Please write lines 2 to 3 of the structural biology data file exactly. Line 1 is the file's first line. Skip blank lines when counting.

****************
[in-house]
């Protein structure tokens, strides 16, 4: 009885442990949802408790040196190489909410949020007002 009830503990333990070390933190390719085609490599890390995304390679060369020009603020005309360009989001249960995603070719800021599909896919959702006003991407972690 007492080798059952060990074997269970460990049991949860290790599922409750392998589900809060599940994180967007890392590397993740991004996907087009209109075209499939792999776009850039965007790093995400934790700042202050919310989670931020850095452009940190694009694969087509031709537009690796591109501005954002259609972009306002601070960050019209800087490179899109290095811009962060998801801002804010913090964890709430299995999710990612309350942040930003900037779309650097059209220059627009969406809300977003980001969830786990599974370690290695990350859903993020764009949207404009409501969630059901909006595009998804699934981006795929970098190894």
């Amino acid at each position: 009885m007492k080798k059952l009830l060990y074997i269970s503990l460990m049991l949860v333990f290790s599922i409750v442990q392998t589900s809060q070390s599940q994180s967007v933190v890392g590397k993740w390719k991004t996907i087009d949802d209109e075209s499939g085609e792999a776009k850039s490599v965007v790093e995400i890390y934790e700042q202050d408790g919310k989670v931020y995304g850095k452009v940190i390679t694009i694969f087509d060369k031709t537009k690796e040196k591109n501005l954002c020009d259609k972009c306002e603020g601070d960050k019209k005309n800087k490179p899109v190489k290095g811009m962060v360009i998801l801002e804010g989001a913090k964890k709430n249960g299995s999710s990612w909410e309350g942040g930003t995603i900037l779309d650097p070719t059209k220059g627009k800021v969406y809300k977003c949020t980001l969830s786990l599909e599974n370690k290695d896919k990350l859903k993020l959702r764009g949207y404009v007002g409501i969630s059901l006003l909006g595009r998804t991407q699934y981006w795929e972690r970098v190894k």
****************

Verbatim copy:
């Protein structure tokens, strides 16, 4: 009885442990949802408790040196190489909410949020007002 009830503990333990070390933190390719085609490599890390995304390679060369020009603020005309360009989001249960995603070719800021599909896919959702006003991407972690 007492080798059952060990074997269970460990049991949860290790599922409750392998589900809060599940994180967007890392590397993740991004996907087009209109075209499939792999776009850039965007790093995400934790700042202050919310989670931020850095452009940190694009694969087509031709537009690796591109501005954002259609972009306002601070960050019209800087490179899109290095811009962060998801801002804010913090964890709430299995999710990612309350942040930003900037779309650097059209220059627009969406809300977003980001969830786990599974370690290695990350859903993020764009949207404009409501969630059901909006595009998804699934981006795929970098190894």
């Amino acid at each position: 009885m007492k080798k059952l009830l060990y074997i269970s503990l460990m049991l949860v333990f290790s599922i409750v442990q392998t589900s809060q070390s599940q994180s967007v933190v890392g590397k993740w390719k991004t996907i087009d949802d209109e075209s499939g085609e792999a776009k850039s490599v965007v790093e995400i890390y934790e700042q202050d408790g919310k989670v931020y995304g850095k452009v940190i390679t694009i694969f087509d060369k031709t537009k690796e040196k591109n501005l954002c020009d259609k972009c306002e603020g601070d960050k019209k005309n800087k490179p899109v190489k290095g811009m962060v360009i998801l801002e804010g989001a913090k964890k709430n249960g299995s999710s990612w909410e309350g942040g930003t995603i900037l779309d650097p070719t059209k220059g627009k800021v969406y809300k977003c949020t980001l969830s786990l599909e599974n370690k290695d896919k990350l859903k993020l959702r764009g949207y404009v007002g409501i969630s059901l006003l909006g595009r998804t991407q699934y981006w795929e972690r970098v190894k």